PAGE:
The political tension in Paraguay

Paraguay, a sovereign nation, is located in the south-central part of the South American continent. It is landlocked, which share international boundaries with Brazil in the north and north east; Argentina in the south and south west, and Bolivia in the North West. The country had her Independence in 1811. Asuncion is the capital city and the largest in Paraguay.

The country’s population is 6.639 million as at 2015, but with a population growth of about 1.5%, it is predicted that the population shall hit about 7.6 million people in the year 2020.

The Republic of Paraguay covers 397,302 square kilometers of land, and 9,450 square kilometers of water, which makes it the 60th largest nation State in the world.

Dictatorship in governance in the former Spanish country is what constitutional democracy is to America, Britain, Canada or the Scandinavian States. In Paraguay, power is usually centered on a single ruler.

For instance, President Dr. Jose Gaspar Rodriquez de Francis (1811-1840) was a brutal dictator; Carlos Antonio Lopez (1841-1863) was a direct equivalent of that of Francis; Francisco Solano Lopez, (1862-1870) was a totalitarian ruler and the son of Carlos Antonio Lopez including other deft maximum elected or military rulers.

Within the period of 1904-1954, Paraguay had 31 presidential dictators and some other liberal ones open violation of human rights, extra-judicial executions of innocent citizens, the entire extermination of some political nuclear families who were opposition members to the evil regimes, repression of innocent persons, the fraudulent and stage-managed elections and illegitimate military coup plotting.

In 1954, a coup ushered in the Stronato, the period of rule of Alfredo Stroessner Mattiauda, whose regime was terminated towards the end of 1988.

That he lasted for 34 years in office was due to his combined political skill, hard work, brute repression and the complete elimination of his regime’s opponents.

On February 2, 1989, Stroessner was thrown from office in a military coup de tat. Casualty of the army takeover was the death of 27 persons but contrary that of the western observers which put the figure at 300.

It is, however, fair to commend the government of Stroessner, who ensured that there was political stability and a sustained economic growth for a period of 20 years. The country’s gross domestic product (GDP) was eight per cent annually. After the fall of Alferdo Stroessner, Andres Rodriquez took over the presidential leadership of the Paraguayan people from February 3, 1989 to August 15, 1993.

He was a liberal democrat who gave the opposition political parties the opportunity to organise themselves and campaigned openly without hindrance. At the expiration of the era of dictatorship, an amendment of the constitution of the republic was effected in 1992.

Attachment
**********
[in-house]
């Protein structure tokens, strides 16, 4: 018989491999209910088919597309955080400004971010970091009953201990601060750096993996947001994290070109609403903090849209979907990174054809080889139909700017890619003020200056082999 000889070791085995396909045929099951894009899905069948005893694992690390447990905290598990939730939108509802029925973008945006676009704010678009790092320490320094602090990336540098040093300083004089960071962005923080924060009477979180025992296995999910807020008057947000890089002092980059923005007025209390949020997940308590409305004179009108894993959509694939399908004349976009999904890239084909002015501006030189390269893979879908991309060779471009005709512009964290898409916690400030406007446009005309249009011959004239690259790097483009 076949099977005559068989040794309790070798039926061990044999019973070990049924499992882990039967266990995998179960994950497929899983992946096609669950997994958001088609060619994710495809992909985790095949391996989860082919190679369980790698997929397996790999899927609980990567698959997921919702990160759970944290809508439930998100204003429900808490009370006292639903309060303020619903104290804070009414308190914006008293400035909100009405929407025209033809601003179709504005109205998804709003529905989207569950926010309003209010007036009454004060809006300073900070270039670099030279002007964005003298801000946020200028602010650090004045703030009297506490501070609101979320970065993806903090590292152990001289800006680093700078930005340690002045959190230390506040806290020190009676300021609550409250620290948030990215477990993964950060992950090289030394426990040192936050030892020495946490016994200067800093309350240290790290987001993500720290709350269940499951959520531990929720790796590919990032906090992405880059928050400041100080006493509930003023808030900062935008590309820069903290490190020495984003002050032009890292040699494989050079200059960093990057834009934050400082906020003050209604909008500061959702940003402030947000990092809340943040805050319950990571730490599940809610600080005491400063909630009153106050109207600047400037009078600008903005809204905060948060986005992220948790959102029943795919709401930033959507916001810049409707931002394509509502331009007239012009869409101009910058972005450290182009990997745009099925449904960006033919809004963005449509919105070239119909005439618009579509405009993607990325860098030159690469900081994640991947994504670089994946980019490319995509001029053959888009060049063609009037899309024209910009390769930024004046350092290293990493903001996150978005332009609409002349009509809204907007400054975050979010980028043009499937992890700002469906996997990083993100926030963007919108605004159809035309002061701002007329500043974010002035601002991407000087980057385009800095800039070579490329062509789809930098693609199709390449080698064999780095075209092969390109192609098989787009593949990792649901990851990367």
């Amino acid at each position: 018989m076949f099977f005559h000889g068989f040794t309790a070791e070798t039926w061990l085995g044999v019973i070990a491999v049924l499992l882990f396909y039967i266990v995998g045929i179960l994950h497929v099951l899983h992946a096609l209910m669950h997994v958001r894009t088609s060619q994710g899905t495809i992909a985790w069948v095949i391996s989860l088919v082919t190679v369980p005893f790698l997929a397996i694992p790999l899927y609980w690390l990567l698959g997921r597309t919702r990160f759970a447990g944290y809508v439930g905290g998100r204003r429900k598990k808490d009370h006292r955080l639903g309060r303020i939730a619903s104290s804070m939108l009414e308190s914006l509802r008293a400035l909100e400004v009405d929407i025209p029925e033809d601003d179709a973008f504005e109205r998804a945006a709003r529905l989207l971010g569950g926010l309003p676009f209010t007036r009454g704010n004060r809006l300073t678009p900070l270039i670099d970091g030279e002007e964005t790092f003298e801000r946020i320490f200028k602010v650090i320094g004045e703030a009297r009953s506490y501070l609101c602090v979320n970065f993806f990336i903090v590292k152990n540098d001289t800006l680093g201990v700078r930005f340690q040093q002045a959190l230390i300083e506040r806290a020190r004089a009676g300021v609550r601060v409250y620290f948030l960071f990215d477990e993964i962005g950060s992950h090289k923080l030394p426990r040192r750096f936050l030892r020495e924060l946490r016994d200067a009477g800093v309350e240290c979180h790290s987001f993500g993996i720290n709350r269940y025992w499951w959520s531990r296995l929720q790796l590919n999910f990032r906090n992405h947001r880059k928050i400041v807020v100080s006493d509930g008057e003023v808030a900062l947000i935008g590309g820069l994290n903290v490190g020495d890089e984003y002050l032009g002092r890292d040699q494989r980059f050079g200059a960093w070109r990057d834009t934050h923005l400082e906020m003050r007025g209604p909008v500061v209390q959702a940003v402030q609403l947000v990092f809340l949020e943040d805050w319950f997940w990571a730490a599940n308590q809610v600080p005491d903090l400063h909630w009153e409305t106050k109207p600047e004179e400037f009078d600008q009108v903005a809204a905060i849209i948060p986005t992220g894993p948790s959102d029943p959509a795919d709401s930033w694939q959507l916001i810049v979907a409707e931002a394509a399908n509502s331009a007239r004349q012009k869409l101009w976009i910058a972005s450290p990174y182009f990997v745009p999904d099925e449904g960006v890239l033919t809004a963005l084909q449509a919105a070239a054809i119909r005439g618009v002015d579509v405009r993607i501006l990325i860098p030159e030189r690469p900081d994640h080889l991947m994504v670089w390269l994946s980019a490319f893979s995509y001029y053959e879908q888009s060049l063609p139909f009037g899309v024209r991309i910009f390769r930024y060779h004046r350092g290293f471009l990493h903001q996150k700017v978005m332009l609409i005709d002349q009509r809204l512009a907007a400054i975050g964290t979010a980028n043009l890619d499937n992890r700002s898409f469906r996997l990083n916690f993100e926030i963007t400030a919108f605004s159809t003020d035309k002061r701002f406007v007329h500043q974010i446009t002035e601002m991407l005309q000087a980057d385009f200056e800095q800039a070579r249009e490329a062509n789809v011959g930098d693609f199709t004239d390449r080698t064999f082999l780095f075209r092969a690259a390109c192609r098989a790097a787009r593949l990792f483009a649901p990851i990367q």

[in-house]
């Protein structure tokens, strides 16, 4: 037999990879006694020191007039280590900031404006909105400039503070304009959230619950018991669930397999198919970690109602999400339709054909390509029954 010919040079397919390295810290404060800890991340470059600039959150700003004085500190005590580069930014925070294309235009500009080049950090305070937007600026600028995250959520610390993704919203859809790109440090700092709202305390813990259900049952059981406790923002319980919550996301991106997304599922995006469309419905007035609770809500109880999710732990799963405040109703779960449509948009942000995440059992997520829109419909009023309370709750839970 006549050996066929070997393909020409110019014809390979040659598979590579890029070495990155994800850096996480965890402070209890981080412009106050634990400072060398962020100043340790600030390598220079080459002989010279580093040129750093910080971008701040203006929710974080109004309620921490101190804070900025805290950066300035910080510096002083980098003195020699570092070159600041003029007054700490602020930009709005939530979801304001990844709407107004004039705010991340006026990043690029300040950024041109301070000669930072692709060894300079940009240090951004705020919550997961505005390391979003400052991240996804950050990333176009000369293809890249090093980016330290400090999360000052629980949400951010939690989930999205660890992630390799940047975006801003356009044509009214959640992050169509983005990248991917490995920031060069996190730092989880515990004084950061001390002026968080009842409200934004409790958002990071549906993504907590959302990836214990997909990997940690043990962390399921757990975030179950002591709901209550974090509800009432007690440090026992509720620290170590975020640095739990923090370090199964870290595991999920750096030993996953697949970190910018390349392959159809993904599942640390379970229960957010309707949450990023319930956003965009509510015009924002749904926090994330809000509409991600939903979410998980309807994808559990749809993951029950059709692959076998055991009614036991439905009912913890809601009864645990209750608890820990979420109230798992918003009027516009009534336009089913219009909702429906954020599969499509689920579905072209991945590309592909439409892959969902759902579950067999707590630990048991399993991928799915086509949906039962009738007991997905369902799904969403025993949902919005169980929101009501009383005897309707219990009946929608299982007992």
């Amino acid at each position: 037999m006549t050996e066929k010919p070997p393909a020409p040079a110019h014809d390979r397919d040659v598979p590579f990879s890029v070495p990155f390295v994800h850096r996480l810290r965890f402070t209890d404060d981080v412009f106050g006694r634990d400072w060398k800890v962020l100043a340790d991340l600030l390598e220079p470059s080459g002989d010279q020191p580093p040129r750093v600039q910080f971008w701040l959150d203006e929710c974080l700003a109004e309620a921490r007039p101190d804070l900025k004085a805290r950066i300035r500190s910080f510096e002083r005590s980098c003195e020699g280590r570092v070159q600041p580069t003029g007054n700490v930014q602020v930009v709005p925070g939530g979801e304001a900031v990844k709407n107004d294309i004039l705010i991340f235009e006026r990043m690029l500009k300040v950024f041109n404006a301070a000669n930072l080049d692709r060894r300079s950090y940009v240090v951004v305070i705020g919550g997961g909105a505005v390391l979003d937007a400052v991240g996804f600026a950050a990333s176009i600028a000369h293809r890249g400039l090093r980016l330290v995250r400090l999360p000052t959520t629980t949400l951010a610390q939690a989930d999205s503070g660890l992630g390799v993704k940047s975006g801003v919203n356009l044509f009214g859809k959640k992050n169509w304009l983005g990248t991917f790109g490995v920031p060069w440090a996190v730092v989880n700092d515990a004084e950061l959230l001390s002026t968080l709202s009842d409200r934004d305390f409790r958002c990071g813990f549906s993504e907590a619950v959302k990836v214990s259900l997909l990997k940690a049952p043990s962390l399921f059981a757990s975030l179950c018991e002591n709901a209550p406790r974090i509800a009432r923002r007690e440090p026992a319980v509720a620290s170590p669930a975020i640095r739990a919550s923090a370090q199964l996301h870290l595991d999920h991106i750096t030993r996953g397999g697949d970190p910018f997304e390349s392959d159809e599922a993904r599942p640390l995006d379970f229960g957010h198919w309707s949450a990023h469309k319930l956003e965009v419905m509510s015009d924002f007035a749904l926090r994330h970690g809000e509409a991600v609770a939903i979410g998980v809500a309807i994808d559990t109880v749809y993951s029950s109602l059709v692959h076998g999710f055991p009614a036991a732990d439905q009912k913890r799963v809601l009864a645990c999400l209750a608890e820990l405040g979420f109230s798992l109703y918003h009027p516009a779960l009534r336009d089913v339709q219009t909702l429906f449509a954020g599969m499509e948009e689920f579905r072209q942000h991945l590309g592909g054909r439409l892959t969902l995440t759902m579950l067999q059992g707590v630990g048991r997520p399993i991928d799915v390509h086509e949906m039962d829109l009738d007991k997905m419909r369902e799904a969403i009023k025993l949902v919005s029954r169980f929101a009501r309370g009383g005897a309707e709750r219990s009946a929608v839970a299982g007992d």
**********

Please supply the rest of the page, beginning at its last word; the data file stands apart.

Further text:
It states that a president, when elected in Paraguay may only serve for a single five-year term, and thereafter shall not be elected in other subsequent presidential elections.

Contrary to the provisions of the constitutional amendment, Horacio Cartes who was elected as president in 2013 has attempted to manipulate the parliament to amend the constitution, once again, to enable him to contest the presidency a second time. He assumed the office of president with effect from August 15, 2013.

He is still a sitting president whose tenure should constitutional expire in 2018. In the plenary session, senators secretly voted for a constitutional review that will enable President Cartes stand for election again. In achieving the aim of the amendment, the senators did not vote on the floor of the house but in a secret chamber of the parliament. In reaction, protesters mobilised themselves and, attacked the Paraguay parliamentary building, and eventually set it ablaze.

This was precisely on Friday night, March 31, 2017. The entire protest and violent activities took place at Asuncion, the nation’s capital city. One activist lost his life while many others were injured.

The political imbroglio experienced in Paraguay may be halted by the lower House in parliament, that is, if the chamber of deputies refused to approve the said amendment already passed by the Senate.

However, if approved by the chamber of deputies, ex-president Fernando Lugo, who was removed from office in 2012 due to his inefficiency, shall also be qualified to contest the presidency.

Reacting to the protest, an opposition senator, Desiree Masi said: “Democracy is not conquered or defended with violence and you can be sure that this government will continue to put his best effort into maintaining law and order in the republic. We must not allow a few barbarians to destroy the peace, tranquillity and general wellbeing of the Paraguayan people.”

In view of this disturbing factors, Hugo Velazquez, president of the chamber of deputies, had no other option than to cancel the sitting which had been slated for Saturday morning, April 1.

The totality of the political tension in Paraguay will certainly be aggravated if the chamber of deputies should give its assent and approval to the amendment as already passed by senate.

It should be noted that President Cartes has a comfortable majority in the lower House. Should the amendment get an easy ride, I am opined that the military may wish to move in to halt the dwindling political stability in Paraguay.

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